On Monday, a suicide bomber blew himself up in a mosque inside a heavily guarded security compound in Pakistan, killing at least 47 people. This was the latest attack by resurgent Islamist militants targeting police in the volatile country. The “Red Zone” compound in Peshawar, a turbulent city in the country’s northwest, is home to police and counter-terrorism offices.
Police claimed the assailant appeared to have passed through many obstacles manned by security officers to enter the compound. Peshawar Police Chief Ijaz Khan told Reuters, “It was a suicide bombing,” He reported at least 47 fatalities and 176 injuries, many of them life-threatening.
It occurred the day before a team from the International Monetary Fund was scheduled to arrive in Islamabad to begin negotiations with the government in order to release funding for the South Asian economy, which is currently experiencing a balance of payment crisis. Pakistan’s Prime Minister Shehbaz Sharif has spoken out against the violence.
Reports state that the bomber triggered his device as hundreds of worshippers were in line to pray. Khan told reporters, “We have found traces of explosives,” indicating that the bomber had somehow made it past the most secure part of the compound. A probe was looking into whether or not the attacker had any help from within the elite security cordon.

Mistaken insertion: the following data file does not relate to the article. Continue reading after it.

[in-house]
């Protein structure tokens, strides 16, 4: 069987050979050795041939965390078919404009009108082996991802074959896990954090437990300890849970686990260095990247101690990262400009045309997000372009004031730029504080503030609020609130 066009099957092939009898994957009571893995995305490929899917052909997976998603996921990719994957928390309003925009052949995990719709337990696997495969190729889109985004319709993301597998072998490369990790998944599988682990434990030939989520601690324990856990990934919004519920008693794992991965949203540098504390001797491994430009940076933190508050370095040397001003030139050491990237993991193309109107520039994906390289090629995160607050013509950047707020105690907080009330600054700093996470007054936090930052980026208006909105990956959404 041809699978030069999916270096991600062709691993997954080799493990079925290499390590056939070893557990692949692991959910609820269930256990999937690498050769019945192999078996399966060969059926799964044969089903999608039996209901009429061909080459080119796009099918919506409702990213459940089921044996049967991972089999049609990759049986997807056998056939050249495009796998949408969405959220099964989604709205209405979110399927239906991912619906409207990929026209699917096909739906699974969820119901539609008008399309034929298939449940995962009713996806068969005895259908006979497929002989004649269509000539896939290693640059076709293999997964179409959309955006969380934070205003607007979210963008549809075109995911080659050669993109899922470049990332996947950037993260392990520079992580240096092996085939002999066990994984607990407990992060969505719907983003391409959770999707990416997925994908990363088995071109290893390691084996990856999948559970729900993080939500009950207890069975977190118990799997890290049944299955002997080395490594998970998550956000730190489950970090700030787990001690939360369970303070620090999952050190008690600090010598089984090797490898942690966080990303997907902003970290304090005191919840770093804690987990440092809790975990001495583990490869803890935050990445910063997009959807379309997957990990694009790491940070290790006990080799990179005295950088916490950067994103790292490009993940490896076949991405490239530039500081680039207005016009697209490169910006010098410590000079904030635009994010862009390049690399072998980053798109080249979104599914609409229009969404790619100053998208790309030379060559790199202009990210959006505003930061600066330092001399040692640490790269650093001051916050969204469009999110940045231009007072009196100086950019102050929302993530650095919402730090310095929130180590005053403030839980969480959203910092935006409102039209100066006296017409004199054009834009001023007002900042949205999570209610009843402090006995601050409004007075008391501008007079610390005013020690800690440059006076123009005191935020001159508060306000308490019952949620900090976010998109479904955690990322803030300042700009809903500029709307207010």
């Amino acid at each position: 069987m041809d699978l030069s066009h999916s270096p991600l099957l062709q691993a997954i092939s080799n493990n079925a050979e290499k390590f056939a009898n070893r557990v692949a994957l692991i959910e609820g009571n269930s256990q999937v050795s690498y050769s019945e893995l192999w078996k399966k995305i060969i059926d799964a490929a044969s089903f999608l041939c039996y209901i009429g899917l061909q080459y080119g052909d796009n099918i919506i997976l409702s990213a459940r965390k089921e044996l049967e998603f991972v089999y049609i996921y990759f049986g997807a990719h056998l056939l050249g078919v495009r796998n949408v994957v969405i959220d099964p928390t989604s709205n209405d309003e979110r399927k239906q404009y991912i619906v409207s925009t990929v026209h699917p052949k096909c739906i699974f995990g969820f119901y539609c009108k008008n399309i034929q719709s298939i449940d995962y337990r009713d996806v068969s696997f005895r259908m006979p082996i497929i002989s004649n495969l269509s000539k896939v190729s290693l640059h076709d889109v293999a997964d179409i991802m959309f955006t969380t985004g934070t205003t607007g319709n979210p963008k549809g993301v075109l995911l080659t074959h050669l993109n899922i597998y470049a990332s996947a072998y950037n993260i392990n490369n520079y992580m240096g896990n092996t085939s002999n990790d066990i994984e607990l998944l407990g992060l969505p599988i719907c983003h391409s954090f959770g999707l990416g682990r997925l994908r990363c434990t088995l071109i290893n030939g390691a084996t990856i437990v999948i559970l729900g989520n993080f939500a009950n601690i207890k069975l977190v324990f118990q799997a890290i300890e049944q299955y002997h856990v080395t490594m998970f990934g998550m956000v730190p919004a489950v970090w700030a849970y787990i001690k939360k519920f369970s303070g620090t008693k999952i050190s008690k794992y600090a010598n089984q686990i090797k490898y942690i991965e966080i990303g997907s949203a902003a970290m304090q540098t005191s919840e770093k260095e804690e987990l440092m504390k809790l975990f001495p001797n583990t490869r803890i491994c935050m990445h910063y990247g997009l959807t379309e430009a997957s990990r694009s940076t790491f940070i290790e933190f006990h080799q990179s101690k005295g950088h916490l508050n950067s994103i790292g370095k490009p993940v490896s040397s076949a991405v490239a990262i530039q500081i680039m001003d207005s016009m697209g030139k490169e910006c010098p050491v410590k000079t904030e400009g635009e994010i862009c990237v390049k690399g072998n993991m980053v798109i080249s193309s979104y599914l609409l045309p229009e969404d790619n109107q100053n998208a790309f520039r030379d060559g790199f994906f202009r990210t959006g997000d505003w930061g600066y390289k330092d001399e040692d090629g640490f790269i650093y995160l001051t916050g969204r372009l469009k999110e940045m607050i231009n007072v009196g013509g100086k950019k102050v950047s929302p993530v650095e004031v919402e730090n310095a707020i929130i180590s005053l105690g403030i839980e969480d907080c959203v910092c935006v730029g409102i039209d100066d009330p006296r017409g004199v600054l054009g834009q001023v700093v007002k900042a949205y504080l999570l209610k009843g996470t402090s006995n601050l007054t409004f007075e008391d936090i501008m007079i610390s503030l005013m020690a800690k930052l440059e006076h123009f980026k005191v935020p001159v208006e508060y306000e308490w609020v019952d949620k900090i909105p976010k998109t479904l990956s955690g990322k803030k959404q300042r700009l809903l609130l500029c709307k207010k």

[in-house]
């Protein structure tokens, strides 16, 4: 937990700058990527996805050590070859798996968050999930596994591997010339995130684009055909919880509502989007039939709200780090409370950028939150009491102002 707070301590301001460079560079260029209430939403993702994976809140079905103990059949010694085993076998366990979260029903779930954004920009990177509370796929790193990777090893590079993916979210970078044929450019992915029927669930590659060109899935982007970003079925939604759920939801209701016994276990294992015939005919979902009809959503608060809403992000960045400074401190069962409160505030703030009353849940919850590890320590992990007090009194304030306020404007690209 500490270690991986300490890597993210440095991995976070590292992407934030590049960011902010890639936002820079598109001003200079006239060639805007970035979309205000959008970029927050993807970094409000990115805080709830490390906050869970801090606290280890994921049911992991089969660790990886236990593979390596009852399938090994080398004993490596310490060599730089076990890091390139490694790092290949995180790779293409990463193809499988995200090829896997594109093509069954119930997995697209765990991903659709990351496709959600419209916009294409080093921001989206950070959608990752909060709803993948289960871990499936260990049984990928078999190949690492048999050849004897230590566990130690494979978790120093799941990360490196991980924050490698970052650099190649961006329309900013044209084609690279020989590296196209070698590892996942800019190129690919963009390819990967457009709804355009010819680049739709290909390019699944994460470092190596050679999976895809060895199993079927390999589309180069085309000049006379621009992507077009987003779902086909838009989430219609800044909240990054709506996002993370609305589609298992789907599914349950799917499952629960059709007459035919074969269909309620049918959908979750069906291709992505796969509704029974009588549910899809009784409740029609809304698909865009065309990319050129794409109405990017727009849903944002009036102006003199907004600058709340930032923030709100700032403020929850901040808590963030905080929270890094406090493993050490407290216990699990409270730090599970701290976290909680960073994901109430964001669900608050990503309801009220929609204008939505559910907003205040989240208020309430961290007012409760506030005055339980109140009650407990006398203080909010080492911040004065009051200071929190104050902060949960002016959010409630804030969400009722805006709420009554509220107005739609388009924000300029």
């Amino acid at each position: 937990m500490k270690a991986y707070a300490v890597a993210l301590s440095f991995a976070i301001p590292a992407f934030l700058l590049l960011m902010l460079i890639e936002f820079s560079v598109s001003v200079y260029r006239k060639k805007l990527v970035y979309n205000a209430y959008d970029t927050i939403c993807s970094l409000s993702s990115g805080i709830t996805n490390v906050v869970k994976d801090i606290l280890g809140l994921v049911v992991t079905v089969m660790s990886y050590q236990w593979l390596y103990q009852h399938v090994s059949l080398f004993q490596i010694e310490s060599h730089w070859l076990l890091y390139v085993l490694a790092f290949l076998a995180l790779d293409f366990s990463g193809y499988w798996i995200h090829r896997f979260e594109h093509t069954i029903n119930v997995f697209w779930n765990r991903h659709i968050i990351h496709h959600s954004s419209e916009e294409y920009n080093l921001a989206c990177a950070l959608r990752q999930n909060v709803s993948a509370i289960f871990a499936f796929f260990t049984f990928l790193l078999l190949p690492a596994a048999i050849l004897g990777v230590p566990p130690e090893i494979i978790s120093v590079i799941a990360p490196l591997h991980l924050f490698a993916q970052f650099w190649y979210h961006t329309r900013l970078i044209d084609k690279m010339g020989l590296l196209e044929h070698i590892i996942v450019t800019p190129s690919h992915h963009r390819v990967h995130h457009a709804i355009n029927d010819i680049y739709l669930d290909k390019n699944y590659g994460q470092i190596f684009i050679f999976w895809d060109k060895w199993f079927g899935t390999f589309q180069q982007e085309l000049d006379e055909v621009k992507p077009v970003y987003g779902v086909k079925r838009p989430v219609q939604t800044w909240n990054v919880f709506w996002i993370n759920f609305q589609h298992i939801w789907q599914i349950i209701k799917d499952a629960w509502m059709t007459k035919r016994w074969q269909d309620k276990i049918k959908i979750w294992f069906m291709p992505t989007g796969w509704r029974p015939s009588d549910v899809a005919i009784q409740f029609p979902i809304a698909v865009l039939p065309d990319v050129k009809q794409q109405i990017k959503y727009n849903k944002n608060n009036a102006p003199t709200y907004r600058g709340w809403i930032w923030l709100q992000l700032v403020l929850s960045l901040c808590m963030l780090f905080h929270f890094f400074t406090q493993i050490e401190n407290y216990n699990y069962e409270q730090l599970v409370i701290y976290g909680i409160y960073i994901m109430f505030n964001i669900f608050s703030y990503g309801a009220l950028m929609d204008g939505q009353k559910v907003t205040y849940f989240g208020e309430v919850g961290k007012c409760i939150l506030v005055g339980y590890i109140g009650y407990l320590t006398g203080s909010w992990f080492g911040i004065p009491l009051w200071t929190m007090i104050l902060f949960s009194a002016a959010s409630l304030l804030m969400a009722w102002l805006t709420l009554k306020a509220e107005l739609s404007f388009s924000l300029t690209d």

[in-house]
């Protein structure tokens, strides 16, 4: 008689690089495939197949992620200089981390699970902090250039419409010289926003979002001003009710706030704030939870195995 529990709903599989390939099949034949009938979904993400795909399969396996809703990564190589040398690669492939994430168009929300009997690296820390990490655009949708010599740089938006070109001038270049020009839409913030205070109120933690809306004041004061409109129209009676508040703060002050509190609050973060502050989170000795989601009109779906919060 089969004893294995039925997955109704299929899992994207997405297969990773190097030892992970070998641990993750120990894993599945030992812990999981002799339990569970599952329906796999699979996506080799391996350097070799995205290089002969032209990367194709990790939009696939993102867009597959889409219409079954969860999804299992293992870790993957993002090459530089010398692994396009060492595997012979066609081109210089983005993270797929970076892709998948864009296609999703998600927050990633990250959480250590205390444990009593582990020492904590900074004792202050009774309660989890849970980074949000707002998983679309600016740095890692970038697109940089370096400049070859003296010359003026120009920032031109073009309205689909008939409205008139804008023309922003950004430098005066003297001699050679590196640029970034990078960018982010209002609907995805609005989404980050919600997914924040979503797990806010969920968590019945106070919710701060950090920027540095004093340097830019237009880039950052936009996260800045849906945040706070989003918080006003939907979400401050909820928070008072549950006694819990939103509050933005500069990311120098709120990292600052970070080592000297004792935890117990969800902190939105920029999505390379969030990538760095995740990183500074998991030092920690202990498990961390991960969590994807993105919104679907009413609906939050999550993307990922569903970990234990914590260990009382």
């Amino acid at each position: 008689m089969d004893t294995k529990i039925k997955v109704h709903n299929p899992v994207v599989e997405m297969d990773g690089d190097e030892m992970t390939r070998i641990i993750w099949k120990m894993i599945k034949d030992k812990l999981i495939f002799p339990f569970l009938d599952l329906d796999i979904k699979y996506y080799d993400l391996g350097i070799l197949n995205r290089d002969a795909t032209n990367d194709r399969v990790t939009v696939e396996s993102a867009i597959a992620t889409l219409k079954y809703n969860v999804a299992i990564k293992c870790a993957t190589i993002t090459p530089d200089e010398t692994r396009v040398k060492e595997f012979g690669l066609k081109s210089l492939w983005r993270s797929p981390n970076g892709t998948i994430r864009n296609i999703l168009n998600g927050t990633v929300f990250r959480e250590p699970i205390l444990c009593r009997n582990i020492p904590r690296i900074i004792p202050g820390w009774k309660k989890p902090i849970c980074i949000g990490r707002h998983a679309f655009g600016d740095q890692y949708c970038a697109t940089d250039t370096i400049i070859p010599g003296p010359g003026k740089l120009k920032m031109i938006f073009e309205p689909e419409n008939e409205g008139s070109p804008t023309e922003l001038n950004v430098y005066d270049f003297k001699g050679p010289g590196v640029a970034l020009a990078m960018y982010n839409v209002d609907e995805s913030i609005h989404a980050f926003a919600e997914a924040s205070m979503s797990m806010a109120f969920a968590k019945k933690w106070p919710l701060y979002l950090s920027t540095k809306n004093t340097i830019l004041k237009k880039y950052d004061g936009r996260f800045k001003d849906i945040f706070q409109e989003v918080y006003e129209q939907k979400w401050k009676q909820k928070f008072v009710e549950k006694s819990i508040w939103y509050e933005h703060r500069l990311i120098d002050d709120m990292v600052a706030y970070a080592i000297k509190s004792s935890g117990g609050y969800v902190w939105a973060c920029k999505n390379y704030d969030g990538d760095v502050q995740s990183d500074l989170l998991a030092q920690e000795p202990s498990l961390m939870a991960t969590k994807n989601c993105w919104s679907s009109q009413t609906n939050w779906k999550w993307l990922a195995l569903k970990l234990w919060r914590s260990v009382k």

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Khan claimed that as many as 400 worshippers were present at the mosque on that day, with the majority of the dead being police officers. No group has claimed responsibility for the attack, which is the deadliest in Peshawar since a suicide bombing in a Shi’ite mosque during Friday prayers in March 2022, when at least 58 people were killed.
Allah is the Greatest
As Defense Minister Khawaja Asif stated on Geo TV, the bomber was located in the very front row of worshippers. Mushtaq Khan, a police officer who was injured in the attack, told reporters from his hospital bed, “As the prayer leader said ‘Allah is the greatest, there was a big bang,”
“We couldn’t figure out what happened as the bang was deafening. It threw me out of the veranda. The walls and roof fell on me. Thanks to God, he saved me.”
Due to the explosion, the second floor of the mosque collapsed, burying dozens of worshippers beneath the ruins. Rescue workers were seen on live TV descending through the rubble to reach victims trapped on the roof. Haji Ghulam Ali, the governor of the province, remarked, “We can’t say how many are still under it,”
“The sheer scale of the human tragedy is unimaginable,” Sharif said.
“This is no less than an attack on Pakistan. The nation is overwhelmed by a deep sense of grief. I have no doubt terrorism is our foremost national security challenge.”
According to eyewitnesses, there was widespread chaos as police and rescuers frantically attempted to transport the injured to nearby hospitals. Sharif, who urged his party members to give blood at hospitals, stated that those who attack Muslims in the midst of their religious observances had nothing to do with Islam.
In a statement, the U.S. Embassy in Pakistan said,
“The U.S. mission in Pakistan expressed deepest condolences to the families and loved ones of the victims of the horrific attack,”
Peshawar, which lies on the border between Pakistan and Afghanistan’s Taliban-ruled tribal provinces, is routinely attacked by Islamic State and the Pakistani Taliban.
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